According to MetLife, it is entitled to offset the LTD benefit payments it made to Plaintiff by the amount of social security benefit payments that Plaintiff received from the Social Security Administration ("SSA") based on a specific provision in IBM's LTD Plan and the Reimbursement Agreement that Plaintiff signed and submitted together with her application for benefits. Plaintiff argues that MetLife is not entitled to offset her LTD benefits by the amount of her social security benefits, and that the $4,726.05 that MetLife seeks is not recoverable because the Reimbursement Agreement "is a contract of adhesion," and "contravene[s] the anti-alienation provisions under ERISA and the Social Security Act providing that . . . benefits received under the statutes are not subject to assignment or other forms of alienation." (Pl.'s Opp'n (ML)*fn9 23 (citing 42 U.S.C. § 407(a) and 29 U.S.C. § 1056(d)(1)).) Plaintiff claims that MetLife's counterclaim also "must fail for its failure to identify the particular funds from which its overpayments must be restored," because "[i]n equitable actions for restitution of insurer overpayments, . . . 'the restitution must involve the imposition of a constructive trust or equitable lien on particular funds or property in the [insured's] possession.'" (Id. at 23--24.) According to Plaintiff, "[b]ecause MetLife's alleged overpayment cannot clearly be traced or segregated . . . its counterclaim should be dismissed." (Id. at 24.) I disagree.

Section 502(a)(3) of ERISA permits a plan fiduciary to obtain "appropriate equitable relief," and an action for overpayment of plan benefits is such "equitable relief." Sereboff v. Mid Atl. Med. Servs., Inc., 547 U.S. 356, 361 (2006) (plan fiduciary seeking alleged overpayment of plan benefits was seeking "equitable relief" available under Section 502(a)(3) of ERISA authorizing "appropriate equitable relief"); Mugan v. Hartford Life Grp. Ins. Co., No. 09-6711, 2011 WL 291851, at *12 (S.D.N.Y. Jan. 20, 2011) ("[F]iduciaries of ERISA plans may bring suit under section 502(a)(3) to recover payments to beneficiaries that are later offset by a retroactive award of Social Security benefits."). The plan fiduciary must, however, "seek not to impose personal liability on the [claimant], but to restore to the [Plan] particular funds or property in the [claimant's] possession." Id. (alterations in original).

Courts in the Second Circuit routinely have enforced SSDI offset provisions in ERISA Plans as written, as well as Reimbursement Agreements similar to that at issue here, and have not found them to be contracts of adhesion. See, e.g., Mugan, 2011 WL 291851, at *12--13; Fortune v. Grp. Long Term Disability Plan for Emps. of Keyspan Corp., 637 F. Supp. 2d 132, 145--46 (E.D.N.Y. 2009), aff'd, 391 F. App'x 74 (2d Cir. 2010); see also Leonelli v. Pennwalt Corp., 887 F.2d 1195, 1199 (2d Cir. 1989) (any benefits available to plaintiff under applicable LTD plan would be offset by worker's compensation and social security benefits plaintiff was already receiving).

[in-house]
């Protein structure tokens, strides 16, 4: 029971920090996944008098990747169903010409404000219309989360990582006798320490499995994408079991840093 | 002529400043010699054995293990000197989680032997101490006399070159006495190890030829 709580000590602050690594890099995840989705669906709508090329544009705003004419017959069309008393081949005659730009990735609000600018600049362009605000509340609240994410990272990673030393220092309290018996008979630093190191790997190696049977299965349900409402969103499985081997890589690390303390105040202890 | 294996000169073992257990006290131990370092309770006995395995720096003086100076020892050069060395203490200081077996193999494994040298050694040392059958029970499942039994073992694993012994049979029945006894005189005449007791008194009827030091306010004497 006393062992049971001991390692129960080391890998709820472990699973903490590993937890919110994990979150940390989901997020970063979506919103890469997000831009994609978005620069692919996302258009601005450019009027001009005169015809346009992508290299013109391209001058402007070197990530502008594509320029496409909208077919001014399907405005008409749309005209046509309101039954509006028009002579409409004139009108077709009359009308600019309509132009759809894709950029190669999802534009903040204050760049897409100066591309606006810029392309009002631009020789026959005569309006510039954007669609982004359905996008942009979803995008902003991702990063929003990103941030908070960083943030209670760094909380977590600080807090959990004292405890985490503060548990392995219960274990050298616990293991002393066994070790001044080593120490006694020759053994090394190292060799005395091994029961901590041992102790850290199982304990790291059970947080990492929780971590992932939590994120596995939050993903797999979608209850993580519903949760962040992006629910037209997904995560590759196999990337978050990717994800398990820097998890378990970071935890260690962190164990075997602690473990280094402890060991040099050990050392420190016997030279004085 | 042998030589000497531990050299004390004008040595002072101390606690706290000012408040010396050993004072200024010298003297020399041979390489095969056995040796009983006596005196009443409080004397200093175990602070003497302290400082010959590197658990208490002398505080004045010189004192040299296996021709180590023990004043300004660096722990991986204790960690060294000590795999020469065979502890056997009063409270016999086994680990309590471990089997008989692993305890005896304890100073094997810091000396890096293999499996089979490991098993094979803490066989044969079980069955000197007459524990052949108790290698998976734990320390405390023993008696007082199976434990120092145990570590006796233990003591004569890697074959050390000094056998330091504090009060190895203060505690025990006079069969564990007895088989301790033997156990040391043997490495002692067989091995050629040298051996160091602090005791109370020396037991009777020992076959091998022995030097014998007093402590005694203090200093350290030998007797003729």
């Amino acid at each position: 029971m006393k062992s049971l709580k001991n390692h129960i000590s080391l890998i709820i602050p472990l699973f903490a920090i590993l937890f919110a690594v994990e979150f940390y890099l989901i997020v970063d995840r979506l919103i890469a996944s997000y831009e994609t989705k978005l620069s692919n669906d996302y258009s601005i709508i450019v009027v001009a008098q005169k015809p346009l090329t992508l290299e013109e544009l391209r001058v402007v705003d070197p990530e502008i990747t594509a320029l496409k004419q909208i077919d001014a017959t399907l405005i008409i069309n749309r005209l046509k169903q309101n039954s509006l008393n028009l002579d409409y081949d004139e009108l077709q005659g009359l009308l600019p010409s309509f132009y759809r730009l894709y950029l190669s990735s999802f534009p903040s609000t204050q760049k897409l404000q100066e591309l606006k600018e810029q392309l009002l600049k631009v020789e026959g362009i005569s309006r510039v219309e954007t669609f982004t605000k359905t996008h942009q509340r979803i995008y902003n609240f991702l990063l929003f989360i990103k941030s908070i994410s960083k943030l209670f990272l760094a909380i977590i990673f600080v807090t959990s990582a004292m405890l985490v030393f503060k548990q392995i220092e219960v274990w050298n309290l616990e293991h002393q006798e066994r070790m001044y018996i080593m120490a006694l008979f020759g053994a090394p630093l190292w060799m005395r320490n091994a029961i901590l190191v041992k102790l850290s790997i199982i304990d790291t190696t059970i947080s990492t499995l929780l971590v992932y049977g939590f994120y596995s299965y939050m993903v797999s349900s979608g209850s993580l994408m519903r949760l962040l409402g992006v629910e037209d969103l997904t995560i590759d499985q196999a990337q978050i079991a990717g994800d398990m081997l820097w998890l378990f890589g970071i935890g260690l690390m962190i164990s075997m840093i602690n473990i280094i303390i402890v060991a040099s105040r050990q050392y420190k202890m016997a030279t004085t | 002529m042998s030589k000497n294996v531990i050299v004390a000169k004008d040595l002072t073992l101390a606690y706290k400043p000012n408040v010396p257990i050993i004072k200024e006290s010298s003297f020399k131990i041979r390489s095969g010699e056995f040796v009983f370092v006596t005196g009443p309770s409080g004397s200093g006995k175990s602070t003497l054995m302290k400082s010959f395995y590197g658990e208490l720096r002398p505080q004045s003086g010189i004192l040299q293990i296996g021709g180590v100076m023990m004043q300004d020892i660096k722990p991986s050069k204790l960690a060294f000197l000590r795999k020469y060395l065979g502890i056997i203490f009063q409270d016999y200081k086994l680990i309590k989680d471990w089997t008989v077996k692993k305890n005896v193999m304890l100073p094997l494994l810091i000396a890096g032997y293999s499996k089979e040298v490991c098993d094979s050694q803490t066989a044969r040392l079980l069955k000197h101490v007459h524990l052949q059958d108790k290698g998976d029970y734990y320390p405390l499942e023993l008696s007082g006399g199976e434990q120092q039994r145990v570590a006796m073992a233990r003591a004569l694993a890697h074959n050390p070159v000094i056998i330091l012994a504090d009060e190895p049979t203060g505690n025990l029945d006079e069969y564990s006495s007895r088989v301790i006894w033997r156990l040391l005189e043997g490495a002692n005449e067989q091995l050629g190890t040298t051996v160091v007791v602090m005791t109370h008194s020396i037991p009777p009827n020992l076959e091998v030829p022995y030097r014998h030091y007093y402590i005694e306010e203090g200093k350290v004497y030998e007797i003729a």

The plain and unambiguous import of the IBM LTD Plan provision is that MetLife is permitted to offset Plaintiff's long-term disability benefits by the amount in SSDI benefits that she received. The IBM LTD Plan states that:

The benefits payable under the LTD Plan will be reduced by . . . the actual or estimated . . . Social Security Disability Income benefits . . . which you, your spouse or your child(ren) . . . are entitled to by reason of your disability . . . ." *** [The] monthly benefit will not be reduced by estimated Social Security disability benefits if . . . (1) [plaintiff] provide[s] proof that [she] ha[s] applied for Social Security Disability benefits; (2) [plaintiff] sign[s] the reimbursement agreement which confirms that [she would] repay all overpayments that are due to the IM LTD Plan [and] (3) [plaintiff] sign[s] the form authorizing the Social Security Administration to release information on awards directly to [MetLife]. (Hallford Decl. Ex. A at 017--18.)

Here, as in Mugan, there is no dispute that MetLife is a fiduciary under the LTD Plan or that, as provided for in the LTD Plan, the Reimbursement Agreement, dated December 21, 2006, permits MetLife to recoup overpayment of LTD benefits due to a failure to offset. The Reimbursement Agreement states that Plaintiff "will repay all overpayments that are due to IBM Long Term Disability Plan." (SCH 941.)*fn10